# Understanding electric field and potential inside an half-connected wire

Let's say we have a 9 V battery and a wire as shown in the image below:

Let's assume H is the reference for measuring potential. I know the potential in F is 9 V, and I know the electric field in F and H are undefined (this is a controversial thing, I want to avoid that, I don't care for the electric field on F and H). I want to know what is the electric field and electric potential on A, B, C, D, E, G and I, and most importantly, why they assume those values.

I think the electric field is zero on A, B, C, D and E, because otherwise there would be current, which would be odd. I also think the electric potential is constant at those points (consequence of I just said), and equal to the potential in F (which is the battery value, 9 V).

I have no clue for the other points though.

If I'm correct for points A to E, still I have questions regarding them. My thoughts don't really explain why the electric field is zero, it's just that it must be zero, otherwise, something absurd happens. But I can't believe nature "thinks" "oh hey, the field must be zero there, otherwise something absurd will happen". I want an "true" explanation.

I've read this, this and this questions, and learned a lot from them, but in my situation I have an open circuit, and I still can't understand it.

I think the electric field is zero on A, B, C, D and E, because otherwise there would be current, which would be odd

And you are totally right for an electrostatic system (with no current). Instead of explaining it by, "this would be odd", let's have a look at what happens in the instant you add the wire to the battery pole.:

1. Before the wire touches the pole, electrons are spread evenly in the wire.
2. At the instant the wire touches, suddenly the large negative charge at the pole repels the electrons. They move towards the other end. By now there is and electric field $E=\frac{F}{q}$, caused by the battery to move the electrons
3. After a very short time enough electrons have moved to the other end. Now they repel each other just as much as the repulsion from the pole. In other words, an equal electric field has been set up in the other end cancelling the battery's field. The net field at all points is now zero, and everything is still (electrostatic).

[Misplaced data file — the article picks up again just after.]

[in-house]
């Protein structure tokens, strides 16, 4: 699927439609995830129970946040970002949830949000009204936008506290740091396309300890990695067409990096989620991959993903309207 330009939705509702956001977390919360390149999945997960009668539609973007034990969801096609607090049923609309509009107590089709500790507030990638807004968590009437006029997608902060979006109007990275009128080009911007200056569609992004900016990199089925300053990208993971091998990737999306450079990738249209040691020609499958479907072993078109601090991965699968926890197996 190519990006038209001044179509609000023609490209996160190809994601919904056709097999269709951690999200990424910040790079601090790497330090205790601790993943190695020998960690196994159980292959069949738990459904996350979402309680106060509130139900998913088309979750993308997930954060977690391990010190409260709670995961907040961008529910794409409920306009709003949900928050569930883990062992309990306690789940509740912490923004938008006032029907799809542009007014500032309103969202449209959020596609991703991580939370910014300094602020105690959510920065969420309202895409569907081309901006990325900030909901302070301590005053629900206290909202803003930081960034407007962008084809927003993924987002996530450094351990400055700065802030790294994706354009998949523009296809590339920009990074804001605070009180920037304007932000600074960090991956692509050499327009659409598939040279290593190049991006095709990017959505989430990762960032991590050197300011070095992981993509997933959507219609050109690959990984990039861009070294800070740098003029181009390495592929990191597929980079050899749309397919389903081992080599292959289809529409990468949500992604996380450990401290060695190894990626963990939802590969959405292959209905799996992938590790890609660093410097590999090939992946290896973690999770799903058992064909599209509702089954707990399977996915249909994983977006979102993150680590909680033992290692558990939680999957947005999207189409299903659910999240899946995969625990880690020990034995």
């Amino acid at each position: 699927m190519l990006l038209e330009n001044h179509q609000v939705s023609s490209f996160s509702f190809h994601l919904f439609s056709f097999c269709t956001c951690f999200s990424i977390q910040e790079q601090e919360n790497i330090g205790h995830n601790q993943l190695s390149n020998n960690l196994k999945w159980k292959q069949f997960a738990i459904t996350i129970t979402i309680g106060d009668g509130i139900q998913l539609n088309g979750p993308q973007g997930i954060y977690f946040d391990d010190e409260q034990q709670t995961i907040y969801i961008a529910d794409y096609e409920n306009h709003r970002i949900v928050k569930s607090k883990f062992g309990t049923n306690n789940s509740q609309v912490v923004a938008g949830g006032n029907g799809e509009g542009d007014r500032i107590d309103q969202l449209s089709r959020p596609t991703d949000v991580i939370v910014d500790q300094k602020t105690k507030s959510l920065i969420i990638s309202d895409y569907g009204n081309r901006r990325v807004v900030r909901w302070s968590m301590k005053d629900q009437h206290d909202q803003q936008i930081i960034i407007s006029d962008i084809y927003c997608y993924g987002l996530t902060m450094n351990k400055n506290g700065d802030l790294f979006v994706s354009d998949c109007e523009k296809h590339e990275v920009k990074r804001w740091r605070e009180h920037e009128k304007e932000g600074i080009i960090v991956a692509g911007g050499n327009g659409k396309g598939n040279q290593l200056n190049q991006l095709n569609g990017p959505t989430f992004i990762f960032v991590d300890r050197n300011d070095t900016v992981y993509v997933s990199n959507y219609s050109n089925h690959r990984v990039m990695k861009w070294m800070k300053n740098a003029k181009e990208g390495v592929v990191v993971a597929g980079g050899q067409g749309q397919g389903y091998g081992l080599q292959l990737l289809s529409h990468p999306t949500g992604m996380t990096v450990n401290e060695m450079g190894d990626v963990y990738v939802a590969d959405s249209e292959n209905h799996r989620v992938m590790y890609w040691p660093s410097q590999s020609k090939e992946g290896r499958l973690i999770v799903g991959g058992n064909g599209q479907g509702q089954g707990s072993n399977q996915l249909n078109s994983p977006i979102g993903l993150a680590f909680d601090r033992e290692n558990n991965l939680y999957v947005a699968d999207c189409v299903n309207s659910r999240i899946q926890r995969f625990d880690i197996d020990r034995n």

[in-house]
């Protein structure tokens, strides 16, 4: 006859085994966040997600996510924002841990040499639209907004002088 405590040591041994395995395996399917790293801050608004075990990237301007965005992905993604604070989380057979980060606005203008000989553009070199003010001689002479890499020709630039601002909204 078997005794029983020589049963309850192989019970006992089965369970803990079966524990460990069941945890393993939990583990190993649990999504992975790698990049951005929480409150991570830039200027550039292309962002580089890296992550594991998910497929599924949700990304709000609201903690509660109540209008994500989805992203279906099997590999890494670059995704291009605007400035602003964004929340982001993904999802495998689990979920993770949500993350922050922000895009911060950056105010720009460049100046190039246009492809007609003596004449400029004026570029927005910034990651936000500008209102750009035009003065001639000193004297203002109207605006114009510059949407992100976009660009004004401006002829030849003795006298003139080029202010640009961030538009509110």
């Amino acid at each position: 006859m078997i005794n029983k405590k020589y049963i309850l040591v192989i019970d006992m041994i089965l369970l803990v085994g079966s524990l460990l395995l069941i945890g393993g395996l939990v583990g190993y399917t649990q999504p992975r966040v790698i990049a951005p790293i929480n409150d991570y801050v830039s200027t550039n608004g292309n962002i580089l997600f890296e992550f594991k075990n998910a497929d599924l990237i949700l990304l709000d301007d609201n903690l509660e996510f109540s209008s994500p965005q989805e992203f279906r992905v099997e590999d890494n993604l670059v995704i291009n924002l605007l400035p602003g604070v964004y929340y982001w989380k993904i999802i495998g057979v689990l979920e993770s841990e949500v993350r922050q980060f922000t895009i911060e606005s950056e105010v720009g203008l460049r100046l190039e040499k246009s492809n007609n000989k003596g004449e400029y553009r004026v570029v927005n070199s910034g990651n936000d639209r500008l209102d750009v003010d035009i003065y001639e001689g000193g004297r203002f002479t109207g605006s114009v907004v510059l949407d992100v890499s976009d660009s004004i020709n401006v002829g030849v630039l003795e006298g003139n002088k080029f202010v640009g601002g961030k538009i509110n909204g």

I also think the electric potential is constant at those points

Also true. It's like putting two balls on the same shelf. They will not roll around on this shelv; they would only roll if one shelf was lower than the other. For the charges, there is only an electric potential if they "want to move there".

So with reference to point E or D or C or any other point within the wire, there is no electric potential, since no area has less repulsion than another area. If that would have been the case, it would very quickly be evened out by electrons moving around until that potential has been used up (like the balls rolling until they are as far down as possible, lowering the potential as much as possible.)

I have no clue for the other points though.

If the wire end is very close to an area of lower potential, which seems to be the case, then this acts like a capacitor. The electric field in between the capacitor plates is non-zero. Put a charge there and it will be simultaneously repelled from one side and attracted to the other, and will move. This is the case for point I.

About point G. It is just as for point I, so it depends on the distance between the two plates. But as you say, those plates are in reality a battery and not simply two seperated poles. If point G is inside the battery, then it might experience the so called electromotive force. This is the work done by the battery on the charges at the lower pole to bring them back to the upper pole, ready to move again through the circuit. This is a "potential" in the sense that they are added energy. G must be very specifically located to say anymore though.

and I know the electric field in F and H are undefined (this is a controversial thing, I want to avoid that, I don't care for the electric field on F and H)

• As I mentioned in a comment in that question, I was able to calculate the electric field on the surface assuming it has a nonzero thickness, and obtained that the electric field increases (approximately) linearly from zero to $\frac{Q}{4\pi\epsilon_0 r^2}$ - which allowed me to understand the question. But if the surface has zero thickness, the problem still stands. Unfortunately, the only link I can provide you is not in English, but in Portuguese (my first language). If you can't read Portuguese, you might at least enjoy the pictures. Thanks! – Pedro A May 23 '15 at 15:02